October 20, 2005
Schools can use race in choosing students – court
By Adam Tanner
SAN FRANCISCO (Reuters) - Public schools can use race as a
consideration to help balance the composition of public high
schools, a U.S. appeals court ruled on Thursday.
9th Circuit Court of Appeals overturned a 2004 three-judge
panel ruling on the controversial and long-debated issue.
The judges were considering whether race is a permissible
factor in deciding which students will be admitted to
oversubscribed high schools in Seattle, Washington.
"We conclude that the district has a compelling interest in
securing the educational and social benefits of racial (and
ethnic) diversity, and in ameliorating racial isolation or
concentration in its high schools by ensuring that its
assignments do not simply replicate Seattle's segregated
housing patterns," Judge Raymond Fisher wrote for the majority.
Seattle, where about 60 percent of public school students
are nonwhite and 40 percent white, lets pupils state their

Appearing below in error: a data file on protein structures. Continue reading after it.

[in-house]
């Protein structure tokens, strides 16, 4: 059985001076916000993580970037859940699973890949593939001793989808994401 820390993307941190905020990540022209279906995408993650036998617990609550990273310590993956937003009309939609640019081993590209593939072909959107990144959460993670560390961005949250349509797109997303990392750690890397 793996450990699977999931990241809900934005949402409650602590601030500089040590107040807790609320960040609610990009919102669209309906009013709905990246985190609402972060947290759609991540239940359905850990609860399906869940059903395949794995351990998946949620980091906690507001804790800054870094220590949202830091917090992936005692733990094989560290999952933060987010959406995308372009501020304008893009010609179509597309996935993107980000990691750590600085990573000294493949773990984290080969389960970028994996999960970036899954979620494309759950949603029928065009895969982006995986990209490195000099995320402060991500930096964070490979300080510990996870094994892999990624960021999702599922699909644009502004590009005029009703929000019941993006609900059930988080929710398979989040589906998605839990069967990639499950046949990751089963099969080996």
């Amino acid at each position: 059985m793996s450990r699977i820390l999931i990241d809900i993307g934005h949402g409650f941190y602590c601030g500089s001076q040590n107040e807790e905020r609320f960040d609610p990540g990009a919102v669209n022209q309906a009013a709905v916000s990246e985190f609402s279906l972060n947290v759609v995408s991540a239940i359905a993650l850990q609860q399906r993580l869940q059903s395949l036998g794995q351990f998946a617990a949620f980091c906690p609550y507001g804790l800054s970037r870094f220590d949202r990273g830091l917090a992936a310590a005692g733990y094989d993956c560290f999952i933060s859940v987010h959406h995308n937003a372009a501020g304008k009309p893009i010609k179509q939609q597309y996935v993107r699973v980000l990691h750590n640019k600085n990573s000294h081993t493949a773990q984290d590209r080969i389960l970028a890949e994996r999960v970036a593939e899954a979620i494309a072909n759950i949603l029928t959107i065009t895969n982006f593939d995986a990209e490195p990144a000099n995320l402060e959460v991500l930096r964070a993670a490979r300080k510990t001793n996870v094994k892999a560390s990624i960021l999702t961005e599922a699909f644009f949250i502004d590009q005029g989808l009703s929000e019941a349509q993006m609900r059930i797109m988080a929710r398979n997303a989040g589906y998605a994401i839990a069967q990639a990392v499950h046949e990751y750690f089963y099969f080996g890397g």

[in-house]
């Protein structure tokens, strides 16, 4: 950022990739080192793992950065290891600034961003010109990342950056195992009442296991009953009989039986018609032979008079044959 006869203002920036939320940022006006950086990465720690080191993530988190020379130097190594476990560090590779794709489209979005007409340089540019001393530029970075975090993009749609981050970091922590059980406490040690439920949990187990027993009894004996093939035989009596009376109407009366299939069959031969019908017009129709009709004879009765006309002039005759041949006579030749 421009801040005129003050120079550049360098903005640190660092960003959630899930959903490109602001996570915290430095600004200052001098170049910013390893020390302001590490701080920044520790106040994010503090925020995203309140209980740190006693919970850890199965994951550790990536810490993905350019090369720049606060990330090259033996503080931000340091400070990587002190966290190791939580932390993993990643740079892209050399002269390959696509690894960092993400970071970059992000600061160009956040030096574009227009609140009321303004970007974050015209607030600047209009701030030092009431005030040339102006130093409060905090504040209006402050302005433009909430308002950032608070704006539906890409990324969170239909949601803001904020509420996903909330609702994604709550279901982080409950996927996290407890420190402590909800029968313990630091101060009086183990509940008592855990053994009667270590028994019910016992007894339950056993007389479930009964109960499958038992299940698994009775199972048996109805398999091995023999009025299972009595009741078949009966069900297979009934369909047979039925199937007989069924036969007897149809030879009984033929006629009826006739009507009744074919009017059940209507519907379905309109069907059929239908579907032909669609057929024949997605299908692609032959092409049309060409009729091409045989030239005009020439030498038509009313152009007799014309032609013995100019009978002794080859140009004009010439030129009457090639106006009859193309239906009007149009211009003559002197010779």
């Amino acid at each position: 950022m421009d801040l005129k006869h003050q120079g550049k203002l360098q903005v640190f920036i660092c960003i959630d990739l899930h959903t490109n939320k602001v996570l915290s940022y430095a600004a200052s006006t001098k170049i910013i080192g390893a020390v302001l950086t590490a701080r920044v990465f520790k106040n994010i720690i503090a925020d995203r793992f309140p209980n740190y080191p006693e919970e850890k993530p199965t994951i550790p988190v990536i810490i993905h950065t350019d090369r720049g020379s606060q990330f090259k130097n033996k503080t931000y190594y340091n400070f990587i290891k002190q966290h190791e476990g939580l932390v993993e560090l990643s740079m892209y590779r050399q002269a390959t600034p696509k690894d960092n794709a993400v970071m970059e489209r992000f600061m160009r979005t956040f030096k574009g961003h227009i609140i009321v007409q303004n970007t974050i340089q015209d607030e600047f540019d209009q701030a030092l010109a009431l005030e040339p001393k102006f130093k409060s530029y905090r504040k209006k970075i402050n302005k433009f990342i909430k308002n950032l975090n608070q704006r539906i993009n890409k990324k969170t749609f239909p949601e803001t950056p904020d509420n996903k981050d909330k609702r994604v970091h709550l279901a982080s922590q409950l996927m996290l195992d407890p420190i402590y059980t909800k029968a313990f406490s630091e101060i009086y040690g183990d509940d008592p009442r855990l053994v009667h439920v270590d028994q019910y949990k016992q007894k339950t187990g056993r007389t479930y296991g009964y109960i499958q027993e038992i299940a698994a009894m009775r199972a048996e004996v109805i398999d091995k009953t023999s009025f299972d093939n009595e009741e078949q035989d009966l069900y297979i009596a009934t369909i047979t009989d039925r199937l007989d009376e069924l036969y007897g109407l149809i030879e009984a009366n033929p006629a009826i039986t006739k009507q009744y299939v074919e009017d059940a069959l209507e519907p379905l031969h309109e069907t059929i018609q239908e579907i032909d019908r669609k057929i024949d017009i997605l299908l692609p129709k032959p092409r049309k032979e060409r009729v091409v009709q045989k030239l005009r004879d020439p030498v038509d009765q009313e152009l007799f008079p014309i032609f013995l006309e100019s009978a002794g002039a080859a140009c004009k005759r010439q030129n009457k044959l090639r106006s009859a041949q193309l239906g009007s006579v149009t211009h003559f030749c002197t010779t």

preferences from among the 10 high schools.
Since some schools are more popular and are oversubscribed,
the process uses a "tiebreaker" system. At the time of the
lawsuit, race was used as one of the tiebreaker criteria in an
effort to balance school racial makeup.
Some parents objected in 2000 and kicked off what has
become a long legal battle. In 2002, the 9th Circuit reversed a
lower court decision that upheld the law and barred the use of
the tiebreaker, but then withdrew its decision for further
review. In 2004, a three-judge panel also barred the tiebreaker
The Thursday ruling swung back in favor of the lower
court's earlier decision.
"It is true that for some students their first choice of
school, based on geographical proximity, will be denied because
other students' choices are granted in order to advance the
overall interest in maintaining racially diverse school
enrollments," Fisher wrote for the majority.
But "the district's compelling interest is to avoid the
harms of racial isolation for all students in the Seattle
Four out of the 11 judges dissented.
"The district's use of the racial tiebreaker to achieve
racial balance in its high schools infringes upon each
student's right to equal protection and tramples upon the
unique and valuable nature of each individual," Judge Carlos
Bea wrote for the dissenters.
"Even if well-intentioned, the district's use of racial
classifications in such a stark and compulsory fashion risks
perpetuating the same racial divisions which have plagued this
country since its founding."